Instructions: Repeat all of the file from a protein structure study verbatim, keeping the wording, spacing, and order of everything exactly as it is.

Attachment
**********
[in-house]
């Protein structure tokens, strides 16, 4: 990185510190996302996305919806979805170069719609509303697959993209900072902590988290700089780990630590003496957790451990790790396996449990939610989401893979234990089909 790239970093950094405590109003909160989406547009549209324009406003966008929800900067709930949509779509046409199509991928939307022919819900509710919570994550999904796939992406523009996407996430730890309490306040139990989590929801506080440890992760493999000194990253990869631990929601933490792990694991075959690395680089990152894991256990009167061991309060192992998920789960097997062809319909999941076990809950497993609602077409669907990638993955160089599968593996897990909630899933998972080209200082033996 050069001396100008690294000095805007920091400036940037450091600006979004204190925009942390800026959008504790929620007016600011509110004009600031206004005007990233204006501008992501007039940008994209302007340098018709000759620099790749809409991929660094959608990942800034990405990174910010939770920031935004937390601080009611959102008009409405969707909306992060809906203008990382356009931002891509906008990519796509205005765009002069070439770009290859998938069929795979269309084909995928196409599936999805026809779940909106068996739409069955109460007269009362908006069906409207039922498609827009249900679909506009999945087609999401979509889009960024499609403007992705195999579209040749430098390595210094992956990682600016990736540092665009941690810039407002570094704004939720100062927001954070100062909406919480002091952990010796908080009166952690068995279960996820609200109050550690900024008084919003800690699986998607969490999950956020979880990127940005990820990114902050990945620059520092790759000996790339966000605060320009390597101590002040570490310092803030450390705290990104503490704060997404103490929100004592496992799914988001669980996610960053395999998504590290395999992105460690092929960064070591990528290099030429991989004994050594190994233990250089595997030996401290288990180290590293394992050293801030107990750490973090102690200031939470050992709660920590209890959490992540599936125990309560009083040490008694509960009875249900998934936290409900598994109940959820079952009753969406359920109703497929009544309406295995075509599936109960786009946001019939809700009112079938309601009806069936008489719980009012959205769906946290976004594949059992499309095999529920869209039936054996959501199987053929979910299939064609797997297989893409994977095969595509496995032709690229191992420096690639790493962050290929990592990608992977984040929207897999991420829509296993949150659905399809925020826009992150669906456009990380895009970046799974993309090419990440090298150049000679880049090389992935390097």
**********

[in-house]
């Protein structure tokens, strides 16, 4: 990185510190996302996305919806979805170069719609509303697959993209900072902590988290700089780990630590003496957790451990790790396996449990939610989401893979234990089909 790239970093950094405590109003909160989406547009549209324009406003966008929800900067709930949509779509046409199509991928939307022919819900509710919570994550999904796939992406523009996407996430730890309490306040139990989590929801506080440890992760493999000194990253990869631990929601933490792990694991075959690395680089990152894991256990009167061991309060192992998920789960097997062809319909999941076990809950497993609602077409669907990638993955160089599968593996897990909630899933998972080209200082033996 050069001396100008690294000095805007920091400036940037450091600006979004204190925009942390800026959008504790929620007016600011509110004009600031206004005007990233204006501008992501007039940008994209302007340098018709000759620099790749809409991929660094959608990942800034990405990174910010939770920031935004937390601080009611959102008009409405969707909306992060809906203008990382356009931002891509906008990519796509205005765009002069070439770009290859998938069929795979269309084909995928196409599936999805026809779940909106068996739409069955109460007269009362908006069906409207039922498609827009249900679909506009999945087609999401979509889009960024499609403007992705195999579209040749430098390595210094992956990682600016990736540092665009941690810039407002570094704004939720100062927001954070100062909406919480002091952990010796908080009166952690068995279960996820609200109050550690900024008084919003800690699986998607969490999950956020979880990127940005990820990114902050990945620059520092790759000996790339966000605060320009390597101590002040570490310092803030450390705290990104503490704060997404103490929100004592496992799914988001669980996610960053395999998504590290395999992105460690092929960064070591990528290099030429991989004994050594190994233990250089595997030996401290288990180290590293394992050293801030107990750490973090102690200031939470050992709660920590209890959490992540599936125990309560009083040490008694509960009875249900998934936290409900598994109940959820079952009753969406359920109703497929009544309406295995075509599936109960786009946001019939809700009112079938309601009806069936008489719980009012959205769906946290976004594949059992499309095999529920869209039936054996959501199987053929979910299939064609797997297989893409994977095969595509496995032709690229191992420096690639790493962050290929990592990608992977984040929207897999991420829509296993949150659905399809925020826009992150669906456009990380895009970046799974993309090419990440090298150049000679880049090389992935390097």